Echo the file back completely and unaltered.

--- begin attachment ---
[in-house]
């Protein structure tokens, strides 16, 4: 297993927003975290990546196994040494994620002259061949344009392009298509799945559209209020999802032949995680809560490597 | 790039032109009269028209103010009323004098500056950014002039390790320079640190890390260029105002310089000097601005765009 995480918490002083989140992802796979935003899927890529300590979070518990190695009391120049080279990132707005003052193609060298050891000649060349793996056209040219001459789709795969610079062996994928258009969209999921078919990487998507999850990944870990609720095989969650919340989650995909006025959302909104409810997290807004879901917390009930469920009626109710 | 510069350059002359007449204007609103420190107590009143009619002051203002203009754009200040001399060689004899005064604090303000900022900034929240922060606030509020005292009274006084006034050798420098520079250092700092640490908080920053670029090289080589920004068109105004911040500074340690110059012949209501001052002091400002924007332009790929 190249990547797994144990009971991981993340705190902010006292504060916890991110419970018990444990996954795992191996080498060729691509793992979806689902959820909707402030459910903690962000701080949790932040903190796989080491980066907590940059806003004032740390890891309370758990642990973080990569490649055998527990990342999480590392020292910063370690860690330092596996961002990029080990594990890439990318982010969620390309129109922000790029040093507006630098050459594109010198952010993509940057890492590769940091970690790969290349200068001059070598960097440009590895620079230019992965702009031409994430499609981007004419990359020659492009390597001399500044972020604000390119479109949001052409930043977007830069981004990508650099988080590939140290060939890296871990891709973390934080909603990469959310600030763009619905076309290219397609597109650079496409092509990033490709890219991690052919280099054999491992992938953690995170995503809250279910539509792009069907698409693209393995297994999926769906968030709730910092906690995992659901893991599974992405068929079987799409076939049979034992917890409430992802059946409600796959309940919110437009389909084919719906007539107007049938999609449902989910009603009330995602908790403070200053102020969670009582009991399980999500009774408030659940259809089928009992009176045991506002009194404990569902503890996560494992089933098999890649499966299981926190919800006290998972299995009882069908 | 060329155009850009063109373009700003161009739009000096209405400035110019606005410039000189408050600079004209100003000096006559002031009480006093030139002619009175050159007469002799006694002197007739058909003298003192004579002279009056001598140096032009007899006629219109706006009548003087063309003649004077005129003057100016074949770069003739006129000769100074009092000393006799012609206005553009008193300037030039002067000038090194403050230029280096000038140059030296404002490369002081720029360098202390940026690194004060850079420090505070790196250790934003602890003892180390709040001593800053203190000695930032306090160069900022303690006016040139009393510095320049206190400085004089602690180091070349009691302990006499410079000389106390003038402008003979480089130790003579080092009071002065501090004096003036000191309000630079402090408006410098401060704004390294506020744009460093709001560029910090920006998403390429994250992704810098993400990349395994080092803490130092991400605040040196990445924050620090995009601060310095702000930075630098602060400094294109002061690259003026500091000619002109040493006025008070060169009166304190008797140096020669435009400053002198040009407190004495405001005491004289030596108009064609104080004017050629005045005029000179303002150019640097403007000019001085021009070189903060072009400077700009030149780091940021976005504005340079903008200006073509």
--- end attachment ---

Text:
[in-house]
């Protein structure tokens, strides 16, 4: 297993927003975290990546196994040494994620002259061949344009392009298509799945559209209020999802032949995680809560490597 | 790039032109009269028209103010009323004098500056950014002039390790320079640190890390260029105002310089000097601005765009 995480918490002083989140992802796979935003899927890529300590979070518990190695009391120049080279990132707005003052193609060298050891000649060349793996056209040219001459789709795969610079062996994928258009969209999921078919990487998507999850990944870990609720095989969650919340989650995909006025959302909104409810997290807004879901917390009930469920009626109710 | 510069350059002359007449204007609103420190107590009143009619002051203002203009754009200040001399060689004899005064604090303000900022900034929240922060606030509020005292009274006084006034050798420098520079250092700092640490908080920053670029090289080589920004068109105004911040500074340690110059012949209501001052002091400002924007332009790929 190249990547797994144990009971991981993340705190902010006292504060916890991110419970018990444990996954795992191996080498060729691509793992979806689902959820909707402030459910903690962000701080949790932040903190796989080491980066907590940059806003004032740390890891309370758990642990973080990569490649055998527990990342999480590392020292910063370690860690330092596996961002990029080990594990890439990318982010969620390309129109922000790029040093507006630098050459594109010198952010993509940057890492590769940091970690790969290349200068001059070598960097440009590895620079230019992965702009031409994430499609981007004419990359020659492009390597001399500044972020604000390119479109949001052409930043977007830069981004990508650099988080590939140290060939890296871990891709973390934080909603990469959310600030763009619905076309290219397609597109650079496409092509990033490709890219991690052919280099054999491992992938953690995170995503809250279910539509792009069907698409693209393995297994999926769906968030709730910092906690995992659901893991599974992405068929079987799409076939049979034992917890409430992802059946409600796959309940919110437009389909084919719906007539107007049938999609449902989910009603009330995602908790403070200053102020969670009582009991399980999500009774408030659940259809089928009992009176045991506002009194404990569902503890996560494992089933098999890649499966299981926190919800006290998972299995009882069908 | 060329155009850009063109373009700003161009739009000096209405400035110019606005410039000189408050600079004209100003000096006559002031009480006093030139002619009175050159007469002799006694002197007739058909003298003192004579002279009056001598140096032009007899006629219109706006009548003087063309003649004077005129003057100016074949770069003739006129000769100074009092000393006799012609206005553009008193300037030039002067000038090194403050230029280096000038140059030296404002490369002081720029360098202390940026690194004060850079420090505070790196250790934003602890003892180390709040001593800053203190000695930032306090160069900022303690006016040139009393510095320049206190400085004089602690180091070349009691302990006499410079000389106390003038402008003979480089130790003579080092009071002065501090004096003036000191309000630079402090408006410098401060704004390294506020744009460093709001560029910090920006998403390429994250992704810098993400990349395994080092803490130092991400605040040196990445924050620090995009601060310095702000930075630098602060400094294109002061690259003026500091000619002109040493006025008070060169009166304190008797140096020669435009400053002198040009407190004495405001005491004289030596108009064609104080004017050629005045005029000179303002150019640097403007000019001085021009070189903060072009400077700009030149780091940021976005504005340079903008200006073509």